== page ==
# Seaborn Line Plots

Manav Narula Jun-03, 2022 Apr-24, 2021 Seaborn Seaborn Lineplot

Seaborn is a highly efficient visualization tool available in Python for creating stunning plots. It uses and is based on the matplotlib module.

A line plot is one of the most basic plots of this module. It is generally used to keep track of something with respect to time. It can also have a continuous observation on one axis and a categorical value on the other.

In this tutorial, we will learn how to create a line plot using the seaborn module in Python.

We will use the `seaborn.lineplot()` function to create a line plot. The following code shows how to use this function and create a simple line plot.

``````import pandas as pd
import matplotlib.pyplot as plt
df = pd.DataFrame({"Price 1": [7,1,5,6,3,10,5,8],
"Day": [1,2,3,4,5,6,7,8]})
import seaborn as sns
s1 = sns.lineplot(x = 'Day', y = 'Price 1', data = df, color = 'red')
``````

We can use different arguments to customize the plot. For example, the `color` argument can change the color of the line in the plot.

The `style` and `hue` are heavily used when we need to group variables and show the variation with respect to the variables. This can be useful when we want to plot categorical values on a single plot and allows us to plot multiple lines on a single figure.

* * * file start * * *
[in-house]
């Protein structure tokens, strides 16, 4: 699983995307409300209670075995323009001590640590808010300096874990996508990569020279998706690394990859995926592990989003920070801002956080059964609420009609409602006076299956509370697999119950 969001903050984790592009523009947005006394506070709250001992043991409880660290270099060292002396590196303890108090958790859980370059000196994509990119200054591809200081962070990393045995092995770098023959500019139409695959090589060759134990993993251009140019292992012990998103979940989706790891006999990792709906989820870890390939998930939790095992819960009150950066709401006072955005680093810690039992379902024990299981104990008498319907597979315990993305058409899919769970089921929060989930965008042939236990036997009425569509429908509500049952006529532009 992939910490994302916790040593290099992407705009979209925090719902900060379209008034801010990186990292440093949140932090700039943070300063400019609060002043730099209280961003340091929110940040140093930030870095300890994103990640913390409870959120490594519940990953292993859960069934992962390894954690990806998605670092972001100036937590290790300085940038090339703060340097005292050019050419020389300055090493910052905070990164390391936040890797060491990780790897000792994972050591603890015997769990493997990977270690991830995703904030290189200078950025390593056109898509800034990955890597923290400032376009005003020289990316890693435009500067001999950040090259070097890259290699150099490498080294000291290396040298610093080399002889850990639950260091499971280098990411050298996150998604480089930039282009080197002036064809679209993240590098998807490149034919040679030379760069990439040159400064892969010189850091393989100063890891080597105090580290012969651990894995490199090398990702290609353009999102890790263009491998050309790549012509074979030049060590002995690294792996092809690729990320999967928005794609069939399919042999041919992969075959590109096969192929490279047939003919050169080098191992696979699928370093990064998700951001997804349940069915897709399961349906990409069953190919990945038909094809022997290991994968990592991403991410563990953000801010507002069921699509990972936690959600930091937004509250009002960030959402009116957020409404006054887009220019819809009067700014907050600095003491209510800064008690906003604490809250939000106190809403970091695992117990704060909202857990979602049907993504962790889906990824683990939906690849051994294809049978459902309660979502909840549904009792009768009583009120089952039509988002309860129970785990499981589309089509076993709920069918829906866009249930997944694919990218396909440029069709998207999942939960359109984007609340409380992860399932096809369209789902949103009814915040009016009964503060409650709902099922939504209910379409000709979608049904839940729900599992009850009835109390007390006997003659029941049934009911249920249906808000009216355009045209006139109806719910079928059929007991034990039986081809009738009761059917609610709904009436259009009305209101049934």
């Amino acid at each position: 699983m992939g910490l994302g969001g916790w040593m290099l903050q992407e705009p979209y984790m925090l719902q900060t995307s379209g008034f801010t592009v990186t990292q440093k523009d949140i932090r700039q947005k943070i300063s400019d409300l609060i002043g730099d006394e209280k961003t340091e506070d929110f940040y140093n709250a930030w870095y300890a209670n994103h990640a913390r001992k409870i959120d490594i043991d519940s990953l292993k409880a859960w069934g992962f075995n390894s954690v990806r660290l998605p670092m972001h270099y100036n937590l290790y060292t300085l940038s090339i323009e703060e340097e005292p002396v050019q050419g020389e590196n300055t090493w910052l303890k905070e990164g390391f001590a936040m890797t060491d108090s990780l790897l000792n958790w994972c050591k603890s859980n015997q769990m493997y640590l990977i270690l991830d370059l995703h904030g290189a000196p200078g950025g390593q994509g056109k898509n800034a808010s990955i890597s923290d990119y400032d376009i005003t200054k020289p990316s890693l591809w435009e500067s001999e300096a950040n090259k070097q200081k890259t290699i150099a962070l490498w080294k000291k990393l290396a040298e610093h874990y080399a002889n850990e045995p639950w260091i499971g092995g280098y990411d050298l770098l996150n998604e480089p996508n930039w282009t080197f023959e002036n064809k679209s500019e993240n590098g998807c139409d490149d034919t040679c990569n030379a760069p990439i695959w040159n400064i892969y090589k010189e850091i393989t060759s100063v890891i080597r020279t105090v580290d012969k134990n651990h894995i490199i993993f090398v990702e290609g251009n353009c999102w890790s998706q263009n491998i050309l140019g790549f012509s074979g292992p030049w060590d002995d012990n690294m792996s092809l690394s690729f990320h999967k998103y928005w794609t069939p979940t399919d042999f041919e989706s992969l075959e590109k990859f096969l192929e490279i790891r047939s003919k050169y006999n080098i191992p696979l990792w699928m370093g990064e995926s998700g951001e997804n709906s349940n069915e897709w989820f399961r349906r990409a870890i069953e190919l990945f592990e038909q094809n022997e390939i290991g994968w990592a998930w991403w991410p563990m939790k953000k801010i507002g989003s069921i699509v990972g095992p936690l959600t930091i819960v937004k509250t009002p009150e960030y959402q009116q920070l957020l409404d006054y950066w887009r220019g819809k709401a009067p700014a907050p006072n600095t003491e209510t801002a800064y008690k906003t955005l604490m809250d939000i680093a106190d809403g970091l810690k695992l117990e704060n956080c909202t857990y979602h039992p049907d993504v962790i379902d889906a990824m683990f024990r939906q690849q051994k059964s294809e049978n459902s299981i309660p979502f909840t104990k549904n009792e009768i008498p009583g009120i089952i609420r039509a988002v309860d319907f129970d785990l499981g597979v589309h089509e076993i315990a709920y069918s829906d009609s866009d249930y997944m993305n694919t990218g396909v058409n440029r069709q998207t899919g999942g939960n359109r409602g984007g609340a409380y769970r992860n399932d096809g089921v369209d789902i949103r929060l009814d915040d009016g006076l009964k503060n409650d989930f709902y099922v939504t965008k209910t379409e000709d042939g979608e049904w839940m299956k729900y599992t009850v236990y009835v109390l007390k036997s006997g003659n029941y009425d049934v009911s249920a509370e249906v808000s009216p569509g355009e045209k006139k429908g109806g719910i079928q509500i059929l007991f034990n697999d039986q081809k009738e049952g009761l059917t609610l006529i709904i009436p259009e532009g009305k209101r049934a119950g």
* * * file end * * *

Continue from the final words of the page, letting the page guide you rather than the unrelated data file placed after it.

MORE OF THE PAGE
For example,

``````import pandas as pd
import matplotlib.pyplot as plt
df = pd.DataFrame({"Price": [7,1,5,6,3,10,5,8],
"Product": ['C1','C2','C1','C2','C1','C2','C1','C2'],
"Day": [1,1,2,2,3,3,4,4]})
import seaborn as sns
s = sns.lineplot(x ="Day", y = 'Price', data = df, hue = "Product")
``````

We can also have multiple line plots on top of each other. This method also allows us to plot multiple observations on the same plot regardless of the categories.

See the code below.

``````import pandas as pd
import matplotlib.pyplot as plt
df = pd.DataFrame({"Price 1": [7,1,5,6,3,10,5,8],
"Price 2" : [1,2,8,4,3,9,5,2],
"Day": [1,2,3,4,5,6,7,8]})
import seaborn as sns
s1 = sns.lineplot(x = 'Day', y = 'Price 1', data = df, color = 'red')

s2 = sns.lineplot(x = 'Day', y = 'Price 2', data = df, color = 'blue')

plt.legend(labels = ['Price1','Price2'])
``````

When we are working with multiple lines, it is better to add a legend to the plot, which can help differentiate both lines. The `matplotlib.pyplot.legend()` function in the above code is used to explicitly add a legend in which we can specify our labels also.

Author: Manav Narula

Manav is a IT Professional who has a lot of experience as a core developer in many live projects. He is an avid learner who enjoys learning new things and sharing his findings whenever possible.

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